On the left side of the image, there is a map with four regions. Four colours are used to colour the map. Now what we have done on the right side is that the coloured regions are represented by small coloured balls and the borders of the regions are shown by the connecting lines. The resulting diagram is the network diagram of the map. I will show you another example.
source: made by myself
This second map looks more complicated than the first one but if you look at the network diagram on the right, both maps have the same network diagram. This means that though the maps look different to us, mathematically they are virtually the same thing! The benefit of using network diagram is that we can reduce very complex looking maps into a simpler form and also the numbers of maps can be reduced because many maps that may look different are actually the same.
To prove or disprove the theorem (or conjecture, when it wasn't proved) we have two options:
- Show that every map needs four colour. OR
- Show at least a single map that needs five colour.
No one has been able to come up with a map that needs five colours but just because we don't have any map that requires five colours doesn't mean that the conjecture is proved. So what we have to do is prove that every possible map can be coloured with four colours. But you may think that there are infinite numbers of possible maps and how is it possible to prove the theorem for an infinite number of maps? Yes, indeed there are infinite numbers of possible maps but if we use the network diagram concept, it can be shown that there are large but finite numbers of planar graph. This is the basis behind the Appel–Haken proof.
The proof they did is a bit tricky. At first they created a list of networks in a such a way that every possible map must contain one of these networks. The made a list of 1936 networks! Then they proved that each of the networks they listed can be coloured using just four colours. The difficult part of this proof was that it was hard to prove that every one of the networks can be coloured using four colour. Now comes the controversial part. They used a computer to prove the four colour theorem for each one of the 1936 networks. It would be nigh impossible for us humans to do by hand. The reason behind the controversy was maybe the fact that it was the first computer-assisted proof in mathematics.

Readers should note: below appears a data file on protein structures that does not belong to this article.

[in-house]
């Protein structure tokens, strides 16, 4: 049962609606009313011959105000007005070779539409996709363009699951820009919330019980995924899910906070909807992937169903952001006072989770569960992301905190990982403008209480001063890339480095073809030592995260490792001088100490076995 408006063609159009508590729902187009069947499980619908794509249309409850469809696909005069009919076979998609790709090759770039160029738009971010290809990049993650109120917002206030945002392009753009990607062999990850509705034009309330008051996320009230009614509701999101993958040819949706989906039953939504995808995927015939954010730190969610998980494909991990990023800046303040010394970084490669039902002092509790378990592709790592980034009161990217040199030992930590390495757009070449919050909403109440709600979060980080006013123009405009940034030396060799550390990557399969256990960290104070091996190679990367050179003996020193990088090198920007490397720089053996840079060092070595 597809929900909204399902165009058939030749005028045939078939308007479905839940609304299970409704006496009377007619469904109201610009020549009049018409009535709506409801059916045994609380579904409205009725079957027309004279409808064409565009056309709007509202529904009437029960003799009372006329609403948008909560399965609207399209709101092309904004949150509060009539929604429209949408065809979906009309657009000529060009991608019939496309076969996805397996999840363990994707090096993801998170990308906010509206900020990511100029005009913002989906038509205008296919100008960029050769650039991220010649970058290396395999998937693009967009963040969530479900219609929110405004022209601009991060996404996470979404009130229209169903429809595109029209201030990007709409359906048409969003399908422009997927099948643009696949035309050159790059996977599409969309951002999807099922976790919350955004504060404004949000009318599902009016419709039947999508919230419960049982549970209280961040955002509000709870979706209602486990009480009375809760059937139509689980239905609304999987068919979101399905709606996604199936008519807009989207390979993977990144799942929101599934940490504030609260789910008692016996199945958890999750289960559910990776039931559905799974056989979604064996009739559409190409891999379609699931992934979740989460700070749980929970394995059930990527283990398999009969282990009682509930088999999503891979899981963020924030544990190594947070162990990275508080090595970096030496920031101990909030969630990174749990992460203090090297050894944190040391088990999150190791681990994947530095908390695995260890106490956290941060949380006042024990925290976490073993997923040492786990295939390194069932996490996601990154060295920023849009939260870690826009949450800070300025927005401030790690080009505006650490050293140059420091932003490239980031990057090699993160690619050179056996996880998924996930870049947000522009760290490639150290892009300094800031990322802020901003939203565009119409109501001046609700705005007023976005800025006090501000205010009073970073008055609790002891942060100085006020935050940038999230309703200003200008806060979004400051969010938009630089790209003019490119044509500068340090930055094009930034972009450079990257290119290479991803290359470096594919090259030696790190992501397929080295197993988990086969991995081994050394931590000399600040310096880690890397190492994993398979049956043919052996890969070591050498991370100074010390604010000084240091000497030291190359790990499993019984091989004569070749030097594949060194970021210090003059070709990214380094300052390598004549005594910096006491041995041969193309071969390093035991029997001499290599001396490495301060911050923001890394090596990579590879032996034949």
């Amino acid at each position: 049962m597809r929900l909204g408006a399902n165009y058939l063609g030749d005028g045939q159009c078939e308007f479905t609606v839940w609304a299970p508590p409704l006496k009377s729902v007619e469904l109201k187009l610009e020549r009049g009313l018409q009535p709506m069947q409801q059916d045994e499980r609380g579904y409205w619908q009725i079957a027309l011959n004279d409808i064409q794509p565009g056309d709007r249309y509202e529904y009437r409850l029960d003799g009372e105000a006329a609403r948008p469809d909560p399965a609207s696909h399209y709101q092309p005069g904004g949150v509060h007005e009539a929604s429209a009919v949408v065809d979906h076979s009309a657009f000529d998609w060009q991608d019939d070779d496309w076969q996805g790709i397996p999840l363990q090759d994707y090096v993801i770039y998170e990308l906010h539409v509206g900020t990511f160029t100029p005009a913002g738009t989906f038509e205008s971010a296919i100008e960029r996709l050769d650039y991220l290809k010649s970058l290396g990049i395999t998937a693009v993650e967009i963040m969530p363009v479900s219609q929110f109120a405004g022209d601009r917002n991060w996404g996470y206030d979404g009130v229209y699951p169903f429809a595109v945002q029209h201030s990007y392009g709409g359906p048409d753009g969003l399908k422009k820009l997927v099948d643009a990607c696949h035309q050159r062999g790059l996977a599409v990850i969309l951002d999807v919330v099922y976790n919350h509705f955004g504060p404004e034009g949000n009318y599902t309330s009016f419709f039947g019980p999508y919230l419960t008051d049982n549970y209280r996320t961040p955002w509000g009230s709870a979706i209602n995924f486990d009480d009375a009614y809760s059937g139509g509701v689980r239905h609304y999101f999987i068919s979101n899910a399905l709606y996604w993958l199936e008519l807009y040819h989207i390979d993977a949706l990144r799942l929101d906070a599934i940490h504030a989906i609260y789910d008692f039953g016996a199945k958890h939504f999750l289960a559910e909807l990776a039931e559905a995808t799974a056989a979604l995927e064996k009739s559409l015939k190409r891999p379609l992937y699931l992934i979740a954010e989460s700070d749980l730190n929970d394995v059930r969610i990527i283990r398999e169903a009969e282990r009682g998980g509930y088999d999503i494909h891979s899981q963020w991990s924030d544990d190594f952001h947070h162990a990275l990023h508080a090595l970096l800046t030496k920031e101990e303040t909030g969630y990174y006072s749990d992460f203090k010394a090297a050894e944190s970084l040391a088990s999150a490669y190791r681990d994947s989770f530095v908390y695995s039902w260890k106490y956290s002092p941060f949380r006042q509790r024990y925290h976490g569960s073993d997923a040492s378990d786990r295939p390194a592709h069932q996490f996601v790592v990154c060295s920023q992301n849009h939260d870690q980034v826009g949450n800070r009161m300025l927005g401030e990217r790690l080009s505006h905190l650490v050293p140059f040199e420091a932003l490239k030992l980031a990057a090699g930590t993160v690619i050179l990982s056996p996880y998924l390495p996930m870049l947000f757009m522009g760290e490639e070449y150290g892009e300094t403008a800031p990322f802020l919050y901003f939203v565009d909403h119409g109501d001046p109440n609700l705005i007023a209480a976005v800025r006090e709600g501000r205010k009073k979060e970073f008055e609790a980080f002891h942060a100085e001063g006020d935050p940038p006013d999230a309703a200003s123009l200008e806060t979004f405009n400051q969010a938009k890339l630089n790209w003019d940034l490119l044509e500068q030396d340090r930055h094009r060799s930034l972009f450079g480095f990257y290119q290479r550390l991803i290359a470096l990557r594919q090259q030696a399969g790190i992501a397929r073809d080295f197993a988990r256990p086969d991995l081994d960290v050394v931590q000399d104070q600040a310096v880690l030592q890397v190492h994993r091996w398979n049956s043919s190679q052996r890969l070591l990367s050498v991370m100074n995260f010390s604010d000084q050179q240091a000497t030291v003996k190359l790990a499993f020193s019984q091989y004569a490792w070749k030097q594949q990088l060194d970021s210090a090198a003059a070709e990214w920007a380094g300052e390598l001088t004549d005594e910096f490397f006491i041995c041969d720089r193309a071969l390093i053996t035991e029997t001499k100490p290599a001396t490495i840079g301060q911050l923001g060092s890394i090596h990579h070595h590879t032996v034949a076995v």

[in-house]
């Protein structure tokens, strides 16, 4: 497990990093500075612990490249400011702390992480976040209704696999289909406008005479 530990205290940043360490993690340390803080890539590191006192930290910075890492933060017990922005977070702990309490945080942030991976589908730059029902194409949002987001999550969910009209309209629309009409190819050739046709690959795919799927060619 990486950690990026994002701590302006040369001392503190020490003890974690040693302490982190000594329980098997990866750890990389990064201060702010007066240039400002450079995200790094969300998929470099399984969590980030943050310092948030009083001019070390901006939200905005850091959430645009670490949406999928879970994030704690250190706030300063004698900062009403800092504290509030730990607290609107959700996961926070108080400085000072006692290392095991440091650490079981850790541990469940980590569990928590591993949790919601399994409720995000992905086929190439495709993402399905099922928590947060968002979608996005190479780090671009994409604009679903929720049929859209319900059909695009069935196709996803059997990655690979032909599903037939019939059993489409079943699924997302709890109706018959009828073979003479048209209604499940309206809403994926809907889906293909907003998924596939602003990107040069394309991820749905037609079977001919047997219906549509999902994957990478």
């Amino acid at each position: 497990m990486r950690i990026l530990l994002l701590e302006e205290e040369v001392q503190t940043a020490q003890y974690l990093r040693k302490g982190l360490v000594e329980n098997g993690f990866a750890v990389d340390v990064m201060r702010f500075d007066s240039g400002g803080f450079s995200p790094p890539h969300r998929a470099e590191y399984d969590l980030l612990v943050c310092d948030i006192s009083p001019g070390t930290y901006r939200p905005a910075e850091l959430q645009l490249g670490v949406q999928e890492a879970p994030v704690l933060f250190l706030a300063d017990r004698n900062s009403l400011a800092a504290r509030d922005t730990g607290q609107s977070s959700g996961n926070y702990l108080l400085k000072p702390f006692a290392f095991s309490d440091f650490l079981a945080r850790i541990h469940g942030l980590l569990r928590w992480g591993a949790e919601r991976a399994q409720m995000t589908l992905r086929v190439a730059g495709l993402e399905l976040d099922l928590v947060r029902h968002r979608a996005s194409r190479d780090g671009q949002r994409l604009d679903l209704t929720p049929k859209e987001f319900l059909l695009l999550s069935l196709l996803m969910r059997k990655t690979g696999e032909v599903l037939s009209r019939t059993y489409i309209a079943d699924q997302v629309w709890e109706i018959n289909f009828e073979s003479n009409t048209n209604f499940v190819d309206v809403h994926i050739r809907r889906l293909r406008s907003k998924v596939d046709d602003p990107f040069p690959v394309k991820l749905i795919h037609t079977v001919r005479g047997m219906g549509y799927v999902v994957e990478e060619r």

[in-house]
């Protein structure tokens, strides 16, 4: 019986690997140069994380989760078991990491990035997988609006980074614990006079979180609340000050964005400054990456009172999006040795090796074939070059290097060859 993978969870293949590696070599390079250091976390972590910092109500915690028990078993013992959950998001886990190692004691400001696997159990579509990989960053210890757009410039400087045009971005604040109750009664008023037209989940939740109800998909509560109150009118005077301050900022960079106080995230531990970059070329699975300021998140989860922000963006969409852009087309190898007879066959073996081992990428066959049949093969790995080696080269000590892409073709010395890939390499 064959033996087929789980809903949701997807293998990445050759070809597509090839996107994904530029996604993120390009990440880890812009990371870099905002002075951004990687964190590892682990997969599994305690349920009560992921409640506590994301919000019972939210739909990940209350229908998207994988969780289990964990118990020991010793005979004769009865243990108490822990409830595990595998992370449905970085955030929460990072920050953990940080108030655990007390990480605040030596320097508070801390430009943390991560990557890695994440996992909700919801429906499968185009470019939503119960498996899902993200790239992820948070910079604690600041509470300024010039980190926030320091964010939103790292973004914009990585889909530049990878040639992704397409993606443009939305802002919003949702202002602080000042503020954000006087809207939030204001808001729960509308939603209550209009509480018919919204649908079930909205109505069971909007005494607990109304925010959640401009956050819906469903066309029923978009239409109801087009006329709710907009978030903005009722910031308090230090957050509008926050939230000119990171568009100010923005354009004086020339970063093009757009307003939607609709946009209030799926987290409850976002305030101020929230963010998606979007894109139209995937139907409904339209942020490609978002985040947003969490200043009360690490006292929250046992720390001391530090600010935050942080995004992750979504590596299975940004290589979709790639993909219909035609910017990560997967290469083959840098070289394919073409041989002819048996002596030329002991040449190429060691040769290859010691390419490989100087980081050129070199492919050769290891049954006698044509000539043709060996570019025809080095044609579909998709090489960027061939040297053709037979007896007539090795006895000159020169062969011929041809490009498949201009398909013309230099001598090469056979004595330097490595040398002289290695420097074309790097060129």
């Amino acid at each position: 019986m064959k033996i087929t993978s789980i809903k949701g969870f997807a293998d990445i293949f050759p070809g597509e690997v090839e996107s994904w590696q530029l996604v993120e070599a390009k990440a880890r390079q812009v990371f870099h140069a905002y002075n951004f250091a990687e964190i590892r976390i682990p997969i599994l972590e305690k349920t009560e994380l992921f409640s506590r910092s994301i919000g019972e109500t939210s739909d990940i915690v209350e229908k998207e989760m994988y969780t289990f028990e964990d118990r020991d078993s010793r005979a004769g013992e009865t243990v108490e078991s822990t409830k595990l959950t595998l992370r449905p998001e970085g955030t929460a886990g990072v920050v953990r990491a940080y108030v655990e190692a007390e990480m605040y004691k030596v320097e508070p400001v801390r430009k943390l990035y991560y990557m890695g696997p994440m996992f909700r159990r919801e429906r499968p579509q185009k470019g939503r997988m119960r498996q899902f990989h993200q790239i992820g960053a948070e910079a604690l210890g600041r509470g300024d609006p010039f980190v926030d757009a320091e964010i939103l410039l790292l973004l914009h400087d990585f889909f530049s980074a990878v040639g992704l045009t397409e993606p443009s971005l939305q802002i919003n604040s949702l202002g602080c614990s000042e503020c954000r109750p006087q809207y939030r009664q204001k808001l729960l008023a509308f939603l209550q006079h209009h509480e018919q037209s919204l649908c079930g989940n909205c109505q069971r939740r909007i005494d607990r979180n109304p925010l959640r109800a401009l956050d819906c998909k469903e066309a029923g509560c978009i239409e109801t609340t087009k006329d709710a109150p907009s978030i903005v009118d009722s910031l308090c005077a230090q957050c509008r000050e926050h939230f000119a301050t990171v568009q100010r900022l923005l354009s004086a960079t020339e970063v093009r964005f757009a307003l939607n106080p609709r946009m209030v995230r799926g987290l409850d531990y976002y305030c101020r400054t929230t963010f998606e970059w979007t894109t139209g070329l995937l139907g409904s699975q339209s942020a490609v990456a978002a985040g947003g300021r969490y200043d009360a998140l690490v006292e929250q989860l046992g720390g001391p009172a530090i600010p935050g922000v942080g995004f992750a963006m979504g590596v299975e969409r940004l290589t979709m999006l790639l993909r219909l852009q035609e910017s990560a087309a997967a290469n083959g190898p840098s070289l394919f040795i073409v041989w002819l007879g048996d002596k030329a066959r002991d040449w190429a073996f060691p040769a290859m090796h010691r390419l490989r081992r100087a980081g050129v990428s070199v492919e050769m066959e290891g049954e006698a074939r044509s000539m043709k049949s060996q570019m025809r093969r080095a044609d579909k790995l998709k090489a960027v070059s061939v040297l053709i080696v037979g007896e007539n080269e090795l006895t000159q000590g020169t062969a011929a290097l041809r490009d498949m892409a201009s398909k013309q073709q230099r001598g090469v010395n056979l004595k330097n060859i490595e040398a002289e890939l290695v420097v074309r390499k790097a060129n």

Here's a page from the Appel-Haken paper, published in 1977, that shows some of the possible networks:
How can there be an exception to a proved theorem? The exception is not in the part of the theorem but rather in the use of the theorem for real maps. The requirement for the theorem to be true is that the regions must be contiguous, i.e. all the regions must touch each other. Unfortunately, this doesn't always hold true for real maps. Just look at the map of the United States. The state of Alaska is not contiguous with the rest of United States. Instead, there is an ocean that requires a separate colour. So the colouring the world map ( including ocean) using just four colour would not be possible.
- Proof: Appel, K.; Haken, W. Every planar map is four colorable. Part I: Discharging. Illinois J. Math. 21 (1977), no. 3, 429--490.